The two-day break between the last round of 16 game and the first quarter final at Euro 2016 may well feel like torture, having been indulged with top class football on an almost daily basis over the last two weeks. For English fans its especially frustrating since it’s given them an extended period in which to pick the bones off England’s terrible performance against Iceland and Roy Hodgson’s reign as manager.
Icelandic and Welsh fans will have little sympathy for their English counterparts though, and they will follow their teams into uncharted territory when they line up in the last eight versus France and Belgium respectively. There’s no doubt we’re now entering the business end of the competition and each of the eight sides remaining have done enough to fancy their own chances of making it through two more games to reach the final. It’s also at this stage where we can expect matches to get a little bit tighter and teams to play with a little less freedom. One mistake at this level can be all it takes to lose a match, and that can lead to more pragmatic approaches as the bosses of each national side inch closer to glory.
Stats Point to Spot Kicks
We’ve seen just the one penalty shootout so far at the tournament between Switzerland and Poland, with the latter prevailing after new Arsenal signing Granit Xhaka missed the decisive penalty. However, a look back at past European Championships reveals that there is a good chance we’ll see the ‘dreaded’ spot kicks again during the quarter finals.
Looking back at Euro 2012, one of the four quarter finals went the distance as England lost out to Italy after a 0-0 draw over 120 minutes. A shootout memorable for Andrea Pirlo’s effortless panenka. By contrast each of the other three games were over in the regulation 90, with Spain beating France 2-0; Germany racking up a 4-2 win against Greece; and Ronaldo scoring the only goal for Portugal to give them victory over Czech Republic.
Three of the four quarters in the 2008 Championships went extra time, and two went all the way to penalties. Spain beat Italy on the way to the title, after a 0-0 draw in the last eight, while Turkey got the better of Croatia from 12 yards after two very late extra time goals produced a 1-1 draw. In the other games Netherlands took Russia to extra time but lost out 3-1 after the extra 30, and Germany beat Portugal in a 3-2 thriller.
In 2004 two of the four games at this stage also went to penalties; Sweden losing out to Netherlands after a 0-0 draw, and Portugal beating England after a 2-2 draw which saw Rui Costa and Frank Lampard on target in extra time. In the other games Czech Republic were 3-0 victors over Denmark, and Greece beat France 1-0 in their way to a famous triumph.
It would be reasonable to suspect that at least one of the quarter finals will go the distance, and there are fair odds on each match to go to a penalty shootout. The two games that stand out most are Wales versus Belgium and Germany against Italy.
Wales v Belgium
The penalty shoot out is rated a 6/17.00+6006.006.00-0.17 chance with William Hill and that looks more than fair judging by recent history.
Belgium have failed to beat Wales on the last three occasions they’ve met, each of which has been a competitive European or World Cup qualifier. Two have been draws, and Wales won 1-0 in Cardiff in June last year thanks to a Gareth Bale goal. Plenty of people will be getting carried away with Belgium’s performance against Hungary in the last round, where they swept the group F winners aside, but it must be remembered that the early goal forced the Hungarians to come out and play which left space to be exploited.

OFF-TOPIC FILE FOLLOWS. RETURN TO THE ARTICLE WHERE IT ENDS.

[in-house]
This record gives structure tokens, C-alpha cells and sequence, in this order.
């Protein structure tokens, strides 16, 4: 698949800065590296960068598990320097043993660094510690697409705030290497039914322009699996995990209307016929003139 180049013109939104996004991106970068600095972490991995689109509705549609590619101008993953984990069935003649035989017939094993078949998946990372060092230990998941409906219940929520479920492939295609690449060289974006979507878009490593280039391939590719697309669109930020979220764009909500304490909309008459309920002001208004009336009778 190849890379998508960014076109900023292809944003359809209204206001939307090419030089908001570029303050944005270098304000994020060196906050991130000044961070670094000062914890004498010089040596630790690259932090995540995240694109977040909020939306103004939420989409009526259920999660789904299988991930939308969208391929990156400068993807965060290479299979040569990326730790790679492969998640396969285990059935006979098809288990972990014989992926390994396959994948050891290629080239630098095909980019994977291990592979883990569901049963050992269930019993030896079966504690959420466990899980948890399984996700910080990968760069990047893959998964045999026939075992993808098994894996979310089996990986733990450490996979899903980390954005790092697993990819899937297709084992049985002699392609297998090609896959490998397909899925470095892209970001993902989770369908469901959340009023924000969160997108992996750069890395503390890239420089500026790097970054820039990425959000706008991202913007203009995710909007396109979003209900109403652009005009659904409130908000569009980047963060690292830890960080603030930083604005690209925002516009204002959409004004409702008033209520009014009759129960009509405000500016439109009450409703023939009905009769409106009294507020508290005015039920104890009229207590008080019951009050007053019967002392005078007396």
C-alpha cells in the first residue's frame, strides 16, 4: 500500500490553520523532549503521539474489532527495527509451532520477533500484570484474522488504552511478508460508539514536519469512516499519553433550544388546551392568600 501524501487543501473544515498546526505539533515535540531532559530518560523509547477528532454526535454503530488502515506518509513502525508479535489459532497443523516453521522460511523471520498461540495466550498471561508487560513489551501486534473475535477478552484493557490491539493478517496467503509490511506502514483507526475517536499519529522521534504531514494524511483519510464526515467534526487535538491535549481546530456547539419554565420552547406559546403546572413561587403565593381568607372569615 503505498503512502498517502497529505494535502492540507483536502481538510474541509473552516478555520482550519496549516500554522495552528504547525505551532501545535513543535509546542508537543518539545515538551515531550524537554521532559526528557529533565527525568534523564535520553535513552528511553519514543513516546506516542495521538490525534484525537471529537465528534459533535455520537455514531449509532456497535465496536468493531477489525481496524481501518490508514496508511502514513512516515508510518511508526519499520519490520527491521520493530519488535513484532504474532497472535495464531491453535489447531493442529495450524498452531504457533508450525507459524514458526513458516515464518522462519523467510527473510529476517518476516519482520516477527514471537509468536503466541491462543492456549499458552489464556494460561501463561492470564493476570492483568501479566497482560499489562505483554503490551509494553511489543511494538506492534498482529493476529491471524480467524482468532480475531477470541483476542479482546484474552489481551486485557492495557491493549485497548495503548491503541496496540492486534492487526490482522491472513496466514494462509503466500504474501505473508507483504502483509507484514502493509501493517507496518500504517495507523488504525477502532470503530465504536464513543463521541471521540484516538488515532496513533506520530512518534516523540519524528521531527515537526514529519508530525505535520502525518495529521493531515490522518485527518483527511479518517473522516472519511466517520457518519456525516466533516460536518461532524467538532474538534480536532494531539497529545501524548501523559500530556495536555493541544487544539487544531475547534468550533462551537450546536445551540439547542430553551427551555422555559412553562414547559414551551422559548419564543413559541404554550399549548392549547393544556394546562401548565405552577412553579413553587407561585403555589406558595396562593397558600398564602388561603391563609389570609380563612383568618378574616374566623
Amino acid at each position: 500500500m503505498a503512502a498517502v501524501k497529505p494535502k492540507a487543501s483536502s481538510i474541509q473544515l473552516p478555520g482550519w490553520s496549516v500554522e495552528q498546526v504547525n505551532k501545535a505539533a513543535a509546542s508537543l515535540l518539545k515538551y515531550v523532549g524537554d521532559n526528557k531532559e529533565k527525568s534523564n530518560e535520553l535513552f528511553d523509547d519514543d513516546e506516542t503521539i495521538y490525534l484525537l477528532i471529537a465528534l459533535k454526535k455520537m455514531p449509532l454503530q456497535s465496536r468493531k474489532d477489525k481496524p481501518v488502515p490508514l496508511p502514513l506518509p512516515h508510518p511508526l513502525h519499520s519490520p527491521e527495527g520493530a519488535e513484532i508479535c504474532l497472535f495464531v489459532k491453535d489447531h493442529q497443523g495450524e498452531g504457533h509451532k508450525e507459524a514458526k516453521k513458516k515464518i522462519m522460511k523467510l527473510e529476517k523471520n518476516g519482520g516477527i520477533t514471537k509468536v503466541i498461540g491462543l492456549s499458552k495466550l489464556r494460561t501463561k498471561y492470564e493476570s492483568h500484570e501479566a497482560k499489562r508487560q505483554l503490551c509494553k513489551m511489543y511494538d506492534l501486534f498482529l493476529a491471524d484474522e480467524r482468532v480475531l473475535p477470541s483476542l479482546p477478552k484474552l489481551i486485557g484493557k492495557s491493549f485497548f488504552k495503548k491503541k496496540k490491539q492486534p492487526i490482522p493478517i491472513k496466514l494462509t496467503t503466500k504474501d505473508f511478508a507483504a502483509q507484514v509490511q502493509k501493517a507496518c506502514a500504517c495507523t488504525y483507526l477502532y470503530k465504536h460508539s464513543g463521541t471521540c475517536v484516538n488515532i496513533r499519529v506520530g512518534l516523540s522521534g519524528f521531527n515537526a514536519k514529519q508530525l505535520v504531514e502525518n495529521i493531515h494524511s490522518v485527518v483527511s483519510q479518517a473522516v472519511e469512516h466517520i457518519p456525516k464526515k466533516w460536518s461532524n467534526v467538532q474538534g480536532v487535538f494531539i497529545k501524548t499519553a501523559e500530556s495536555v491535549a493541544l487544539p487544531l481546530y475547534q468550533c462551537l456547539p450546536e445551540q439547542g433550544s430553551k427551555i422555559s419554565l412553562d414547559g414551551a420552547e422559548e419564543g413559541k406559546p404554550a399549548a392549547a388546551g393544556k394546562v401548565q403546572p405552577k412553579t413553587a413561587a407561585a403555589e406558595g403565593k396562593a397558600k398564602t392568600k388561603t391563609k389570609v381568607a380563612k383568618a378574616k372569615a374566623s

This Wales team is a well-drilled and organised outfit under Chris Coleman, and they’ve already proven they can live with Belgium in the past. Our match preview highlighted the value in Wales not to lose this game in 90 minutes, and if they get to extra time it could easily go all the way.
Germany v Italy
Bet365 quote 4/15.00+4004.004.00-0.25 about Germany and Italy going all the way and it might be the only way to separate two heavyweights of European football.
Before the tournament most people would have probably backed the Germans, but Italy have shown a unique togetherness and determination in France so far, and after beating Spain in the last round they will be rightly confident. Germany made light work of Slovakia in the last 16, but in truth the only game they’ve been tested in was the group match against Poland. They were held to a 0-0 draw there, and if there’s one thing the Italians can do, it’s defend.
Antonio Conte has lit up the Italian performances from the touchline at this Championships, and Chelsea fans must be licking their lips in anticipation of next year’s Premier League. Little was expected in Italy from this national team at the start of the competition, but it’s almost a siege mentality that Conte has inspired and his players look ready to die for one another. Italy also have the impressive record of never having lost to Germany in a tournament.
Germany are favourites along with France to win the tournament, but they are yet to be fully tested and there are question marks defensively. It would be no great surprise to see this match go all the way.
Wales v Belgium to go to a Penalty Shoot Out
Friday 1st July, 20:00 GMT
Germany v Italy to go to a Penalty Shoot Out
Saturday 2nd July, 20:00 GMT
Eric has been a sports journalist for over 20 years and has travelled the world covering top sporting events for a number of publications. He also has a passion for betting and uses his in-depth knowledge of the sports world to pinpoint outstanding odds and value betting opportunities.
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